The human ear's response to sound level is roughly logarithmic (based on powers of 10), and the dB scale reflects that fact. An increase of 3dB doubles the sound intensity but a 10dB increase is required before a sound is perceived to be twice as loud.

Therefore a small increase in decibels represents a large increase in intensity. For example - 10dB is 10 times more intense than 1dB, while 20dB is 100 times more intense than 1dB. The sound intensity multiplies by 10 with every 10dB increase. Following is a list of dB readings from various sources to act as a non-scientific point of reference:

130dB - Jack Hammer (at 5ft)
120dB - Rock Concert / Pain threshold
110dB - Riveter or a Heavy Truck at 50ft
90dB - Heavy Traffic (at 5ft)
70dB - Department Store or a Noisy Office
50dB - Light Traffic
30dB - Quiet Auditorium
20dB - Faint Whisper (at 5ft)
10dB - Soundproof room / anechoic chamber

There are a number of factors that can contribute to the relative noisiness of a fan. In terms of raw numbers our fans are tested in free air (zero static pressure) with the noise sensor positioned one meter from the outlet side of the fan. There are several factors that could affect the noise characteristics of your fan and make it seem louder than it is... or needs to be:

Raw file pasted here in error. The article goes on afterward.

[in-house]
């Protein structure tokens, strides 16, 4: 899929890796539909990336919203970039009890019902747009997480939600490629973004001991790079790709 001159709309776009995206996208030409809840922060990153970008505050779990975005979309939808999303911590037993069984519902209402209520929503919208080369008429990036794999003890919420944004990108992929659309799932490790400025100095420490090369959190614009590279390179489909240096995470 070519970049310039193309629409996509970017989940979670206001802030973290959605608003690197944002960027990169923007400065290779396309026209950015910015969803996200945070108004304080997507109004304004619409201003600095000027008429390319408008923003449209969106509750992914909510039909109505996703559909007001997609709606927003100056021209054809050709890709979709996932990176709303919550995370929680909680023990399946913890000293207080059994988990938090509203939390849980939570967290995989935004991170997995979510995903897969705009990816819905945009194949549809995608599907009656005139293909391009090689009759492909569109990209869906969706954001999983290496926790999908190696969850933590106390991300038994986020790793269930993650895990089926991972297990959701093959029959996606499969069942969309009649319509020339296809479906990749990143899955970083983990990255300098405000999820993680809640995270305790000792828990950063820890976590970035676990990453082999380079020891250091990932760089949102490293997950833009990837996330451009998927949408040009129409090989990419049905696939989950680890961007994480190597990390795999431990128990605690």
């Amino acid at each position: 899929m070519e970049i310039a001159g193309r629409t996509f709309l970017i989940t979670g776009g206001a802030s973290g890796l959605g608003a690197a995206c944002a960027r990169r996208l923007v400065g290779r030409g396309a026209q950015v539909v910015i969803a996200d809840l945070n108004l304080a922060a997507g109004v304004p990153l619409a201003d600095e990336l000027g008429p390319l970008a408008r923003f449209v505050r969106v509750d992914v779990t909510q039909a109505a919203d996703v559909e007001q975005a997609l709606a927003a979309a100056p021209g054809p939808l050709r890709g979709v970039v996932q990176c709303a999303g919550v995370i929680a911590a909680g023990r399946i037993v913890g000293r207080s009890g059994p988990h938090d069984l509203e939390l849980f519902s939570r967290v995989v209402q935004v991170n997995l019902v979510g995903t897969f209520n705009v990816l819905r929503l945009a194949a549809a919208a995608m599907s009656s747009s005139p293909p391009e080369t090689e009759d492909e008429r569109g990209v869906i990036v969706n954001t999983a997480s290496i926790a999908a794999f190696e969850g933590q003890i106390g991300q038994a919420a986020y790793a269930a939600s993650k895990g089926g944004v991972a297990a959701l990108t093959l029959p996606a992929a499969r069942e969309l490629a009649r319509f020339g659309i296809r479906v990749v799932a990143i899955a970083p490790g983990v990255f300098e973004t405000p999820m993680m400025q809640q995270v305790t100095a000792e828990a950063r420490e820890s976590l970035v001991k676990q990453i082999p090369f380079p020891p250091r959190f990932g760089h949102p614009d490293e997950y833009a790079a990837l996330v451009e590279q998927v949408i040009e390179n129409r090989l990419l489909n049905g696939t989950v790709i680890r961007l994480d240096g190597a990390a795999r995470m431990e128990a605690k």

1. Inadequate venting can increase the noise produced by a fan. The efficiency of the fan is degraded by having to overcome a pressure differential. It decreases the effectiveness of the impeller, causes noise (dB) to increase and causes Airflow (CFM) to drop. Increasing the vent area to 1.5x the fan venturi (the big hole in the middle) should alleviate the noise if this is the problem.

2. Airflow obstructions can also increase fan noise. If there is an obstacle such as a PC board or light ballast within an inch or two of the fan inlet or outlet and directly in the airstream this can cause a localized increase (between the impeller and the obstruction) in static pressure. The effect is the same as if there was inadequate venting generally and can cause an increase in noise.

3. Vibration can cause fan noise to increase. Often this is due to loose mounting screws. Other times it is caused by the fan being mounted on a thin metal, laminate or wooden surface. The fan will vibrate against the surface and the surface can act like a sound board, amplifying otherwise soft noise. This problem can often be solved by adding plastic or rubber grommets between the fan and mounting surface and which are commonly available at most home improvement stores.

4. Rattles, hums, squeals or clicking are usually balance or bearing issues. If your fan is a few years old and has been run more or less continuously the bearings may simply be worn out. If your fan has been running for less than 12 months and you experience any of these problems you should arrange for a replacement from the place where you purchased it (assuming that the unit has not been mishandled in some way). We guarantee our products against defects in materials and workmanship for 1 year from date of purchase.

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